Trailer ball height- you can level the trailer on level ground and then measure from the ground up into the coupler. Or...measure from the ground to the bottom of the frame between the axles. Makes no difference the angle of the trailer. Call this A. Measure from the bottom of the frame to the inside of the coupler(usually the frame thickness). Call this B. A+B= BH. Add any differences in bottom of frame measurements fromfront to rear. I developed this technique and it has served me well. Now we have the calculated ball height of the trailer. We can shift this a little if we have tanks in the back to protect or levelers up front...the shank has the ball mount holes spaced 1 1/4" apart so we wont be exact. The ball mount ball height will be the trailer ball height plus 1/8" for every 100 pounds tongue weight. OR...1/2" for a smaller trailer, 1"+ for a larger trailer. I'd use a 1000# hitch for anything 23' and up. You also get to distribute weight thats in the back of the tow vehicle as well. So we got the height set...now for the pitch. The platform shoud be pitched down 4 to 7 degrees so the bars are at 9 to 13 degrees down so that when they are tensioned for travel...they are level. I use 4 to 5 degrees for a new hitch, 6 or 7 for a used set. I put the shank in the combo bar and figure which holes in the shank give me the proper height with the ball mount. Then I start putting shims onthe bushing to get my pitch. I lift the ball mount assembly while in the combo to remove slack and check my pitch. I use an inclinometer to measure this. Tighten the bolts( the flat washers go on the slotted holes) and set screw when complete. The chain hangers mount on the tongue so that the chains are vertical when the whole rig is straight. This is usually 30" back from the ball center. You can shift an 1" either way if there is interferance. Now..were ready to couple the trailer. Back the tow vehicle and lower the coupler onto the ball where you are just able fasten the coupler and no more. Install the bars into the ballmount by just shoving them in till they snap. Now use the hanger bar to fasten the chains into the hangers. Watch for twists and dont pinch the last link in the hanger either. You should try the 3rd link from the end of the chain on both sides. It should be tight but not dangerous to do. You can go up or down a link to get the proper tightness....otherwise we need to recheck measurements or just change pitch. I usually come out right at 3 links. ONLY after you bind the chains do you lower the jack the rest of the way down! You remove the bars the opposite way you installed them. By taking off the weight first with the jack, then releasing the bars. To remove bars from head...just rotate them forward and they will drop right out.Do not pull on the spring clips...you may hyper extend the springs. They should always rest flat against the ball mount. If they dont, the bars might fall out. High end trailers(airstream etc...) usually have the axles biased back so they need extra equalization but tow better when equalized. Be sure to deactivate load leveling or at least equalize load before starting vehicle. I just grease the holes in the ballmount and the ball...but, that good motorcycle chainlube with the moly lube has a film that wont break down and is not too messy...I might try that someday. I just googled WD setup and viewed the top 4 links. Um...yeah so I'm glad to have wrote this....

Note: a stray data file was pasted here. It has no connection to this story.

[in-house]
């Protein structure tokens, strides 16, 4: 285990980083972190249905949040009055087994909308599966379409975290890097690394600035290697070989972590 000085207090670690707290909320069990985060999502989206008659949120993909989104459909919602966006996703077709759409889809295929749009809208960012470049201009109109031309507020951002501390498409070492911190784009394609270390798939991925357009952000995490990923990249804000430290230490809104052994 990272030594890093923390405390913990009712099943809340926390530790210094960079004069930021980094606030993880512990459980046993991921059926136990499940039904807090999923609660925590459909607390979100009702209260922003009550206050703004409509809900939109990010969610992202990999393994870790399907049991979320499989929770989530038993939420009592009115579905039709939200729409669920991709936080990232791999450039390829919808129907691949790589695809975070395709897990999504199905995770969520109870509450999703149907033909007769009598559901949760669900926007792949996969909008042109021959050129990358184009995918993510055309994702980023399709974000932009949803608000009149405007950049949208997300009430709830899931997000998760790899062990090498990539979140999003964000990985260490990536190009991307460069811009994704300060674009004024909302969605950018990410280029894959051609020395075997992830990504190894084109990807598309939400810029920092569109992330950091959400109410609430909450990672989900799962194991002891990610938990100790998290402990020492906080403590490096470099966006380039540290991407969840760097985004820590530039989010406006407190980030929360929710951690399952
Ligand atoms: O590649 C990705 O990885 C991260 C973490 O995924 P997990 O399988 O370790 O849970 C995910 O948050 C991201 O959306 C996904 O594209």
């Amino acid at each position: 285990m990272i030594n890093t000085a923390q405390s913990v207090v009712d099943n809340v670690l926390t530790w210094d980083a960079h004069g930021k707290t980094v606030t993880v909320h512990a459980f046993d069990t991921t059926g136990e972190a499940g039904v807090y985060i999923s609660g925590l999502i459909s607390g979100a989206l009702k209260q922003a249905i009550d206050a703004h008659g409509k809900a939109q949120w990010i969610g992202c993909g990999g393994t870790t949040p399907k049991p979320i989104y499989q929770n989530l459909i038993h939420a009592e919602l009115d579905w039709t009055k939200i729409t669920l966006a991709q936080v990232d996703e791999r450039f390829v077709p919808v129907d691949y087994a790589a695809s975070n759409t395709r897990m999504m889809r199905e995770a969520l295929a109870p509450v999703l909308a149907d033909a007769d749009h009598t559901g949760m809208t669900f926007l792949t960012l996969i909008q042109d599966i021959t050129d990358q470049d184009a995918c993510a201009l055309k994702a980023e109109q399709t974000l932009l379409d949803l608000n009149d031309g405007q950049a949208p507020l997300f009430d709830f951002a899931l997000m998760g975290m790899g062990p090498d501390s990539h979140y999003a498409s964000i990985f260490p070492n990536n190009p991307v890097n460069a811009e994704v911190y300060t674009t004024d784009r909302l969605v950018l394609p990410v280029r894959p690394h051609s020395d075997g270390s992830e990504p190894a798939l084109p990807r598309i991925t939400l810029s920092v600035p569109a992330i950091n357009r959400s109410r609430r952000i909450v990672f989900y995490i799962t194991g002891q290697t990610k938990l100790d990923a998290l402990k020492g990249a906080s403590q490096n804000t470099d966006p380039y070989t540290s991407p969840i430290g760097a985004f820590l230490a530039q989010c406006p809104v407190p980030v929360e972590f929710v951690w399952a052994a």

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Tags: Weight, distributing, distribution, hitch, hitches, setup, weight